● PV proponents note that if you hook enough PV together over a large enough area, the intermittence issue goes away since it’s u sually sunny somewhere. The problem there lies in the cost of creating new continent-spanning two-way energy-transmission systems, as the current infrastructure is mostly one-way. ● The extreme version of this would be to have PV located around the world in sunny spots, all tied together with two-way high-voltage power lines, so the sun would always be shining somewhere and a person in Wisconsin could get their solar power from Egypt in real time. Cool. However, this would be VERY costly in complexity and energy (and money, of course), would involve the world’s power being concentrated in relatively long and vulnerable cable systems, and would require degrees of international cooperation and stability not easy to achieve. (The even-more-extreme version of th is is “Solar in Space,” in which huge power stations would collect solar energy and beam it to earth via microwaves. This is flat-out unaffordable and impractical, as noted elsewhere.) ● Current PV technology lasts roughly 20 years before it must be replaced, although this is slowly improving. Its inverters (devices converting DC to usable AC power) must generally be replaced more often, as it is controlling circuitry, batteries, and other support infrastructure. None of that is “renewable” per se; it requir es energy and materials to build from scratch, though some degree of recycling would be possible for a few parts, like the aluminum framing and lead in batteries. ● PV can exist quite well on rooftops, but existing grids are not made to accommodate a signi ficant percent of PV due to solar’s inherent intermittence and “night.” The higher percent of PV in a system, the more complex and expensive it becomes, if baseload is to be maintained. Many utilities get a lot of grief from people not understanding that they are simultaneously demanding two entirely different things: 100% solar energy and reliable baseload.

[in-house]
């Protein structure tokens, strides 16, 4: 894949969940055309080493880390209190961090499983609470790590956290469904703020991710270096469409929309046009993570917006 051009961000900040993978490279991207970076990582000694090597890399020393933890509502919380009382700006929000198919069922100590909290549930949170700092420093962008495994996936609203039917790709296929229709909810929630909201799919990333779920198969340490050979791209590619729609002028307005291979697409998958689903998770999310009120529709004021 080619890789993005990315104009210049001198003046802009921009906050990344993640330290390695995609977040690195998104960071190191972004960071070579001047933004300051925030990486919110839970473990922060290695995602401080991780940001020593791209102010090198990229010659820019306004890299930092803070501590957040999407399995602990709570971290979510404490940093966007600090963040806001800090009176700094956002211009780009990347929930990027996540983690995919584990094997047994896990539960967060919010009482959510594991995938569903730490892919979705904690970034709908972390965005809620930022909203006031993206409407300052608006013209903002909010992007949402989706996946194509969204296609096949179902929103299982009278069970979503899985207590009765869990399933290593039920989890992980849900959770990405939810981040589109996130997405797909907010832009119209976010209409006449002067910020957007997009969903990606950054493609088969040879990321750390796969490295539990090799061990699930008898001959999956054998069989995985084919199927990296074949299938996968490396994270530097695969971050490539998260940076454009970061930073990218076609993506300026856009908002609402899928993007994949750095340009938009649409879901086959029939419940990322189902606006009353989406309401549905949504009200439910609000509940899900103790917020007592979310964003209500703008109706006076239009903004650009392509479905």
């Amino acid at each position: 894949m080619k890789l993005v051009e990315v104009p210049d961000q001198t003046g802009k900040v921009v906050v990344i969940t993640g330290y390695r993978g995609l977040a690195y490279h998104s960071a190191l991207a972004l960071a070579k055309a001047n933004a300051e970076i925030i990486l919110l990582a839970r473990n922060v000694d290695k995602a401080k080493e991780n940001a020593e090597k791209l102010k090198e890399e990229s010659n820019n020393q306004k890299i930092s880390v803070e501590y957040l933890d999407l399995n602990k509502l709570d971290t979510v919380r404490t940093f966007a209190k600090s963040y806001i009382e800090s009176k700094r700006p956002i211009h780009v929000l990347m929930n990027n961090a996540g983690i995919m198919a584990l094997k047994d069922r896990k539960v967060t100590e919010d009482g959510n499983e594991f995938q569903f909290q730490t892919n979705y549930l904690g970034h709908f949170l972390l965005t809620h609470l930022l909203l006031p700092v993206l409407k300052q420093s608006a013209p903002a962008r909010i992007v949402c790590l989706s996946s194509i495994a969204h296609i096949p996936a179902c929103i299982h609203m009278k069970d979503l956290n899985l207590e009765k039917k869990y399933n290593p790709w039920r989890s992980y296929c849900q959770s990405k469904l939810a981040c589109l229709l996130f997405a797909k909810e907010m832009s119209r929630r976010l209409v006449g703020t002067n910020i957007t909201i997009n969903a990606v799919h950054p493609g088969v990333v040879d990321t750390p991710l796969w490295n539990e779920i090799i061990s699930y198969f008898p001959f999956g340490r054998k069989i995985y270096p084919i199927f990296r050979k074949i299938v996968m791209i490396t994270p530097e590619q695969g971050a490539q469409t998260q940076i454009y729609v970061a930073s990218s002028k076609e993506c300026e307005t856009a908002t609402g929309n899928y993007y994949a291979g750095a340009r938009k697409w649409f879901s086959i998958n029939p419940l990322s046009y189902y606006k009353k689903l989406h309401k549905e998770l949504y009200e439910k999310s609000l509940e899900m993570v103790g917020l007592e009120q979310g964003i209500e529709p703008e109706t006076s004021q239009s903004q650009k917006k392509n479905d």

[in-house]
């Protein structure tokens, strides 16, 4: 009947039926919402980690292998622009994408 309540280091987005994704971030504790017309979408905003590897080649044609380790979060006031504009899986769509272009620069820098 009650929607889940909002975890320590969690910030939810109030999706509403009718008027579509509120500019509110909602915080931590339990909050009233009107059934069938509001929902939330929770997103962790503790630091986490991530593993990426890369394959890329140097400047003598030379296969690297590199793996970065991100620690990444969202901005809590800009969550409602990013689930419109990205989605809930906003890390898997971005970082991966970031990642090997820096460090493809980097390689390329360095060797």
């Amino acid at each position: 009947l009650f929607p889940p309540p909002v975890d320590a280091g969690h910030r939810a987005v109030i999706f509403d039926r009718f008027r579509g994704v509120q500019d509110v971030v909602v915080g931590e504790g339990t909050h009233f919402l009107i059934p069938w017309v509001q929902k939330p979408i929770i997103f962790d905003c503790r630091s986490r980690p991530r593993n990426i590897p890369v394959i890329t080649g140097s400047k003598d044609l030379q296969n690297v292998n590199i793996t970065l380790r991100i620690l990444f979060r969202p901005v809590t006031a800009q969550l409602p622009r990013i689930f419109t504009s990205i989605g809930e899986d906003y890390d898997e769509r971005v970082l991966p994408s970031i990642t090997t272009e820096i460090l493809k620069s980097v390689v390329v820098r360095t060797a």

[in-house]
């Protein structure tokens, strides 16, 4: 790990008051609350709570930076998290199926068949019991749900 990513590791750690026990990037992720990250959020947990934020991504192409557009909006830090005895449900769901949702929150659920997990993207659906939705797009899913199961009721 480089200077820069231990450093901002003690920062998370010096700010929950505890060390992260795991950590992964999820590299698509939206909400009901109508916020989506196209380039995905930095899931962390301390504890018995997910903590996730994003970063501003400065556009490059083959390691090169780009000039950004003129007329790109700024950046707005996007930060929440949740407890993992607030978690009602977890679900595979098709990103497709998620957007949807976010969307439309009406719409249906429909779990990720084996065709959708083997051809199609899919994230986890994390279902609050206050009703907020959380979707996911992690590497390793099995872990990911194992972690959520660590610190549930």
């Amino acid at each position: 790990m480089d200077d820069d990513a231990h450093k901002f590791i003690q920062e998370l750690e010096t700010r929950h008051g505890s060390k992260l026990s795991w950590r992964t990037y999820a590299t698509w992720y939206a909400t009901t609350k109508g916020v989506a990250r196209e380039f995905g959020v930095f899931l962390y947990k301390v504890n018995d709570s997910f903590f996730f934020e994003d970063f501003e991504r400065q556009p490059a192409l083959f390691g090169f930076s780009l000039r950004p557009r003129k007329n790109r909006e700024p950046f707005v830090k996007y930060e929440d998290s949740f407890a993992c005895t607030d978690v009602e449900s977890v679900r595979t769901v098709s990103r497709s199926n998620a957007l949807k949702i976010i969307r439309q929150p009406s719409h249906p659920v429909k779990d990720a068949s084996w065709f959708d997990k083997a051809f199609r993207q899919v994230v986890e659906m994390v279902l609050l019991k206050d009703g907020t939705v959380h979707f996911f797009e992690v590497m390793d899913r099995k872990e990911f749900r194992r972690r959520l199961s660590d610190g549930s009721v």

● The embodied energy of the entire SYSTEM associated with PV has quite a carbon footprint these days, and PV won’t work without those other system par ts. That’s one reason the EROEI number varies so
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